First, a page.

Open digital padlock showing MOVEit breach of Georgia university system

Georgia University System Acknowledges Moveit Breach From 1 Year Ago, 800K Impacted

A recent breach notification from Georgia’s University System is informing some 800,000 students and employees of a May incident that may have exposed sensitive information.

However, that’s May of 2023, not the present month. The data loss is tied to the MOVEit breach that ran rampant last summer, a campaign that ultimately racked up over 2,700 victims.

MOVEit breach victims still appearing as late notices are filed

The breach notification confirms that the university system was using MOVEit in 2023 and was part of the widespread breach by the Cl0p ransomware group, which leveraged a previously unseen zero-day vulnerability and managed to keep the campaign quiet until it had already infiltrated many of its victims.

As with most of the attacks in this campaign Cl0p did not deploy ransomware, opting instead to simply steal data from the victims and then extort many of them at once. The university system says that Cl0p will “likely” publish the information on its website, indicating that a payment was not made. The statement further indicates that the university system became aware of the MOVEit breach in late May of last year and blocked the software on its network, so it is very likely that the stolen data was already dumped to the dark web or sold some time ago.

The university system said that it had conducted a “lengthy investigation” in the wake of the MOVEit breach and has determined that about 800,000 people in total are impacted. The notification does not break this down by demographics, but that number is more than double the amount of students enrolled in the 26 schools that make up the system. Given that, it is likely that former students and/or employees are also impacted. Exposed data includes “partial or full” Social Security numbers, bank account numbers, federal tax documents that include Tax ID numbers, and dates of birth. It is unclear if driver’s license numbers were exposed, as this is a category listed on the state of Maine’s mandatory breach reporting portal but is not present on the general notification sent out to students.

The university system is offering impacted individuals a free 12 months of the Experian IdentityWorks credit protection service, which must be redeemed by the end of July.

University system breach adds to 95 million tally of total MOVEit victims

While the university system was suspected to have been among those compromised in 2023 as the MOVEit breach unfolded, the confirmation now adds almost another million records to the roughly 95 million that Cl0p stole as part of this massive campaign. When victims do not pay, as appears to have been the case with the university system, Cl0p either dumps the data to the public via its dark web portal or puts it up for private auction to other cyber criminals.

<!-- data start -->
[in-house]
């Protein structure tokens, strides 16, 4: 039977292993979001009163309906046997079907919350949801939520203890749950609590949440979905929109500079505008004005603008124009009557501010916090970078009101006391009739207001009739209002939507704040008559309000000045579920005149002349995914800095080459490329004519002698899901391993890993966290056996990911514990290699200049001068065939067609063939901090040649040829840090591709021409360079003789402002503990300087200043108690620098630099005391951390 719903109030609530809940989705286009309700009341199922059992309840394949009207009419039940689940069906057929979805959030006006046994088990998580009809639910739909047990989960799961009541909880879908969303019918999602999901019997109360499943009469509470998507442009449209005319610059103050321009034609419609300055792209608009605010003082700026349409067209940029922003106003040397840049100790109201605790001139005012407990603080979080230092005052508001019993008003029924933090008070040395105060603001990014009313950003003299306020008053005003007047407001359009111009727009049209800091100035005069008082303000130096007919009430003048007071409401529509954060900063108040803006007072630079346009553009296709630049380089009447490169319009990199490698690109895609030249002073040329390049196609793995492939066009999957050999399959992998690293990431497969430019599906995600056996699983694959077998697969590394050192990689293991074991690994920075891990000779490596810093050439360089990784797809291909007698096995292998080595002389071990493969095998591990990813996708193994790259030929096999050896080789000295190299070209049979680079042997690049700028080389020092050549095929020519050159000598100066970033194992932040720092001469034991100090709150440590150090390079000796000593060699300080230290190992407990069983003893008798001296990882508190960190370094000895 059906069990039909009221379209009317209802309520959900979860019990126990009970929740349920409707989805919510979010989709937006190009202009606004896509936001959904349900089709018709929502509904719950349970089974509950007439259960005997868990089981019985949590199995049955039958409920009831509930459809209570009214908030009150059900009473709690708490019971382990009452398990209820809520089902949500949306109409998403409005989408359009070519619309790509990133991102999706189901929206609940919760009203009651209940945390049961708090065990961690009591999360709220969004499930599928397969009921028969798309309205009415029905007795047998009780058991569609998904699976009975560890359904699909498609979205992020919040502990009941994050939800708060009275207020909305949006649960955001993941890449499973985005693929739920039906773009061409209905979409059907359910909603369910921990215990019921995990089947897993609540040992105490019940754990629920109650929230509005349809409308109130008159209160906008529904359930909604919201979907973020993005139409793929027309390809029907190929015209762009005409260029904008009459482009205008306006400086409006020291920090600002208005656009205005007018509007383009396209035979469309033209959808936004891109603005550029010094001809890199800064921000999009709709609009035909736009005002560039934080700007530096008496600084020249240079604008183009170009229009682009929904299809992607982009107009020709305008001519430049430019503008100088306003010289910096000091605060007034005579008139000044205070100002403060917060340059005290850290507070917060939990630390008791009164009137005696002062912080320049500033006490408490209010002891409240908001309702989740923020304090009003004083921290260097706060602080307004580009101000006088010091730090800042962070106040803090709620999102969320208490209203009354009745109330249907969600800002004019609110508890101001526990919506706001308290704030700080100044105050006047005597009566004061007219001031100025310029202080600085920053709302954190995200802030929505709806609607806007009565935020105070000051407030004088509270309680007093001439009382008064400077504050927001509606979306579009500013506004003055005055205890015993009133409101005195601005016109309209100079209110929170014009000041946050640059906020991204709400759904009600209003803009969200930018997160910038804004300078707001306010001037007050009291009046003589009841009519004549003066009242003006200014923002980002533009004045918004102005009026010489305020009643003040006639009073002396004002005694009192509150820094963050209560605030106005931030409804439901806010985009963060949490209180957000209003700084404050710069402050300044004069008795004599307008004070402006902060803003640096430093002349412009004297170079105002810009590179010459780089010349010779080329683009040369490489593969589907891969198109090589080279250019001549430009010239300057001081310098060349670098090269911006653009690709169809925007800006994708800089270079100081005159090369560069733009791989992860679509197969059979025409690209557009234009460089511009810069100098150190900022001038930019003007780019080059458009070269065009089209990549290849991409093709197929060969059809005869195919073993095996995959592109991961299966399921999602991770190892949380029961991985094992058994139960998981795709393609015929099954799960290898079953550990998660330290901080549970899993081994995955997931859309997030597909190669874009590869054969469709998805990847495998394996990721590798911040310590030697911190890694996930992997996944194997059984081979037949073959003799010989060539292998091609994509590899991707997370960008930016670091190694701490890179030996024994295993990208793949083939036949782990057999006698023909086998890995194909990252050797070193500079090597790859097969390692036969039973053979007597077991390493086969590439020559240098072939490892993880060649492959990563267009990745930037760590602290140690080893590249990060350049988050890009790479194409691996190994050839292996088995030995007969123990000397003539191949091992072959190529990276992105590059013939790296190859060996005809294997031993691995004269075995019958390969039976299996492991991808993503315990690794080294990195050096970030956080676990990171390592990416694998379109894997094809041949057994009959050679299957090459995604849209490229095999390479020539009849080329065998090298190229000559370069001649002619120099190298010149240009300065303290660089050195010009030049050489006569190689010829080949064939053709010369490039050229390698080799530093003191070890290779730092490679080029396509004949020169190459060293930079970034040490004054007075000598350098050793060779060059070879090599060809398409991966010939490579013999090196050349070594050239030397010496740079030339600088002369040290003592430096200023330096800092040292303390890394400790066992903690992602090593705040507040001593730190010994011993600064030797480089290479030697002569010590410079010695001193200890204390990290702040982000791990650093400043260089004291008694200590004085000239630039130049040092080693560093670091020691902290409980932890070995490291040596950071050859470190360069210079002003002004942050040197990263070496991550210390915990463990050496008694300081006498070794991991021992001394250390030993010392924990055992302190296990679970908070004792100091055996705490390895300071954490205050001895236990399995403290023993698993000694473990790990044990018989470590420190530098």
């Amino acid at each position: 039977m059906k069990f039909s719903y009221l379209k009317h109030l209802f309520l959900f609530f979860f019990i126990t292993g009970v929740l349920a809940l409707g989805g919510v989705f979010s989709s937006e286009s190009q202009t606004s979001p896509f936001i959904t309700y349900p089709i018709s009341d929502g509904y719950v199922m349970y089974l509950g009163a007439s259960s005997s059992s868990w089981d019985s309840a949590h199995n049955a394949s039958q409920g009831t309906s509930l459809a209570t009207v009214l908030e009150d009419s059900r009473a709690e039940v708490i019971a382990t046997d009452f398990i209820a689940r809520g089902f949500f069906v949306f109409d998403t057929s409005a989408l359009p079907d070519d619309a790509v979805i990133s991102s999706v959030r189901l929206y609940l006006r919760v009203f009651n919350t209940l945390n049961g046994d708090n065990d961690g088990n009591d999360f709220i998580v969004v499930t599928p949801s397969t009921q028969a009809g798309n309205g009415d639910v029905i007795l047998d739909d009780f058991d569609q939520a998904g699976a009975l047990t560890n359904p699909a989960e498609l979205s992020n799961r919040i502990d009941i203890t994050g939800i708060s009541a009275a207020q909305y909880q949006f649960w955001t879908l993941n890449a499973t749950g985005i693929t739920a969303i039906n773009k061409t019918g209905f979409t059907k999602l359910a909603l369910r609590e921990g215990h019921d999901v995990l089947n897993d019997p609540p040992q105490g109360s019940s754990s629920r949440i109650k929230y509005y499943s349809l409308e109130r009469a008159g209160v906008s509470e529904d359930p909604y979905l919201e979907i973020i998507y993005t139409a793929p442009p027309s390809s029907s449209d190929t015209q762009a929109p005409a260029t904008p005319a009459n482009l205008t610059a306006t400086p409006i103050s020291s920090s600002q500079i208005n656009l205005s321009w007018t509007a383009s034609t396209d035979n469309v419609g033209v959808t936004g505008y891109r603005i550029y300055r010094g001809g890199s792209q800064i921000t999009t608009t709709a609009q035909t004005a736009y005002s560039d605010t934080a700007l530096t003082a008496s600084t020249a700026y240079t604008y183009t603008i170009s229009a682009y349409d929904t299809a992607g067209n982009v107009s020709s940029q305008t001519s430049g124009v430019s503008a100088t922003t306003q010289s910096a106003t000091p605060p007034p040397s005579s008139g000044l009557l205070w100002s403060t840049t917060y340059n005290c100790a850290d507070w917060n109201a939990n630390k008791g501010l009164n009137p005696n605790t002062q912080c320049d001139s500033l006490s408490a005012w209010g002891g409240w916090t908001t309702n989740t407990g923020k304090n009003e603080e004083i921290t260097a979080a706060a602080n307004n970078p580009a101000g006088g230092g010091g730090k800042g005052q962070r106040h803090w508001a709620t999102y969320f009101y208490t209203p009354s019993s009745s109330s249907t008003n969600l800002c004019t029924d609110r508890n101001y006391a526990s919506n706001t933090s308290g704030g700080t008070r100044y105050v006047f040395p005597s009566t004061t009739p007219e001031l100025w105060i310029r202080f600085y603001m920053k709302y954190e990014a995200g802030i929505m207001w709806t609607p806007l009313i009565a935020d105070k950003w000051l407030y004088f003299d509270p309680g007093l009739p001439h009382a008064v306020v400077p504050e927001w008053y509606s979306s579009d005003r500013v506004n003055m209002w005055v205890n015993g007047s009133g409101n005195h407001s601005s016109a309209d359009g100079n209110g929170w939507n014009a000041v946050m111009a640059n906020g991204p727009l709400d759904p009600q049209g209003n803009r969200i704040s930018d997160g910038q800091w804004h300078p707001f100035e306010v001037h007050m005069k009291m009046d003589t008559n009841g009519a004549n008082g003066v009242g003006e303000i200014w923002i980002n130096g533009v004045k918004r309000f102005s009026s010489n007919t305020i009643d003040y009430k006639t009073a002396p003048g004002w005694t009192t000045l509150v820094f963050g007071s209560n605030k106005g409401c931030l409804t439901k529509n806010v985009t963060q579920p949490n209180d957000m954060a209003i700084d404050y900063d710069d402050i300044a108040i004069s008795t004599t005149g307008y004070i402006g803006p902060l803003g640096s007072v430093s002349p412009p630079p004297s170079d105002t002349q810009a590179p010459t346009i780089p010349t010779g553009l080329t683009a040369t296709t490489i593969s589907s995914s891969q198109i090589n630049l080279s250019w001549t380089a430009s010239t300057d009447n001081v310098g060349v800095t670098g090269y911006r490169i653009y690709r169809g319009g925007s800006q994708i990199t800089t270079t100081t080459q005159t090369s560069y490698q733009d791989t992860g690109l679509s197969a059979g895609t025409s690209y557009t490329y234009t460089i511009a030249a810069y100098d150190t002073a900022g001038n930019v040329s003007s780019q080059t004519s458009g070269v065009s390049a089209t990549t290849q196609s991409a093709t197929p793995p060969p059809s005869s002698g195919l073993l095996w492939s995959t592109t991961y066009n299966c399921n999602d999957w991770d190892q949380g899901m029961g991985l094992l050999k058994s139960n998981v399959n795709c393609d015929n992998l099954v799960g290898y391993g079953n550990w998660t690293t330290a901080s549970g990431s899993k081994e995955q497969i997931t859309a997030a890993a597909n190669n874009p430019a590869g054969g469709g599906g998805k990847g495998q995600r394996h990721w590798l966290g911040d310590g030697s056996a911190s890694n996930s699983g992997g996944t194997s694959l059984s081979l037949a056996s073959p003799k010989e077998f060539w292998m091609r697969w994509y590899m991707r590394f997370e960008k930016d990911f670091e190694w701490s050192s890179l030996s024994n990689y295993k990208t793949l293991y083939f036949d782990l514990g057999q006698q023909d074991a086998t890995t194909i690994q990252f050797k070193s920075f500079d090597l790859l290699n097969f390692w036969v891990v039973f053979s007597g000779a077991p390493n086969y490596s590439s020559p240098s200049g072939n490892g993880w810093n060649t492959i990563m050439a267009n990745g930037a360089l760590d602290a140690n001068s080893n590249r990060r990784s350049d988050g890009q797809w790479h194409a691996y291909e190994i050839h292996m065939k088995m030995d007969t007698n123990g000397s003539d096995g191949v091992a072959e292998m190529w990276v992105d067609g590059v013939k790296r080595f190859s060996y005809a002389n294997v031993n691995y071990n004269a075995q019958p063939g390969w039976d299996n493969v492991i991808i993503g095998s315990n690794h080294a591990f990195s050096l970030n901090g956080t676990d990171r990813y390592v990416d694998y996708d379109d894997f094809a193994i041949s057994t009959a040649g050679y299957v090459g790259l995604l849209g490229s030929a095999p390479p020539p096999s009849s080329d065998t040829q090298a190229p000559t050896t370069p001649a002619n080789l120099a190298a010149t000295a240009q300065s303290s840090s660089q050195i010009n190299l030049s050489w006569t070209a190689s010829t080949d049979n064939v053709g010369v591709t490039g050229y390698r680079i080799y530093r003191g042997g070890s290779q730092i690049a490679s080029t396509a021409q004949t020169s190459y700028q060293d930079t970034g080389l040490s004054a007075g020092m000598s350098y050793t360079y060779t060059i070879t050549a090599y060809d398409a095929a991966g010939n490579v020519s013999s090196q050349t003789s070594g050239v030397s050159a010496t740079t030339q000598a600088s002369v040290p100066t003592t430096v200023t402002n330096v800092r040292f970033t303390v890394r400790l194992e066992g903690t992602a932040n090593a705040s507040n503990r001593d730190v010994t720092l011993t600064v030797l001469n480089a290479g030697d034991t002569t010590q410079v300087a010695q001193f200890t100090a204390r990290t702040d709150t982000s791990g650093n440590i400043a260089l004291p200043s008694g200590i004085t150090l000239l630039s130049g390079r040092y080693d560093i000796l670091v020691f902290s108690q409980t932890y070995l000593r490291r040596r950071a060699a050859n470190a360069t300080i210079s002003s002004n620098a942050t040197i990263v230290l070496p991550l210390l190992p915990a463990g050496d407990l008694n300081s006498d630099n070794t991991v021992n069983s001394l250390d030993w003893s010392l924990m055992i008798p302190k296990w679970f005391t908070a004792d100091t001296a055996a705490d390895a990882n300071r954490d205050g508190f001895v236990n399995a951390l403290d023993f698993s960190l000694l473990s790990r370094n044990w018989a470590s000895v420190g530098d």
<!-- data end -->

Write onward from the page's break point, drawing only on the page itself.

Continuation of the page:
The MOVEit breach has hit at least 900 other US schools for a similar collection of sensitive information, by way of the National Student Clearinghouse (a nonprofit that provides research and verification services). News of the breach began spreading in early June 2023, when the government of Nova Scotia and a number of both high-level government agencies and private companies in the United Kingdom began reporting incidents. Cl0p is thought to have begun exploiting the vulnerability in late May of that year, and began publicly extorting victims in mid-June.

Cl0p has existed since at least 2019, and has a history of targeting file transfer tools that dates back to well before the MOVEit breach. It pulled off similar attacks on the Accellion File Transfer Appliance in 2020 and GoAnywhere in 2023. The group has proven remarkably resilient, surviving partial takedowns of its operations in both 2021 and 2022. It now seems to have its hands full with exploiting the 2,770+ victims of the MOVEit breach and collecting payments, having shown little other noteworthy activity since 2023.

School systems in general are becoming a more popular target for cyber criminals, as they often are sitting on mass amounts of salable data and are often not properly defended (in turn due to budgeting issues, which may either be lack of understanding of the importance of cybersecurity or simple lack of funds). Recent research by Emsisoft found that cyber attacks on school districts in the US jumped from 45 in 2022 to 108 in 2023, more than doubling during that time.

This problem is not just limited to higher education, but university systems are a particularly appealing target because of their sprawling attack surfaces that generally include both a broad variety of vendors and a slew of personal devices connecting to the organization’s networks.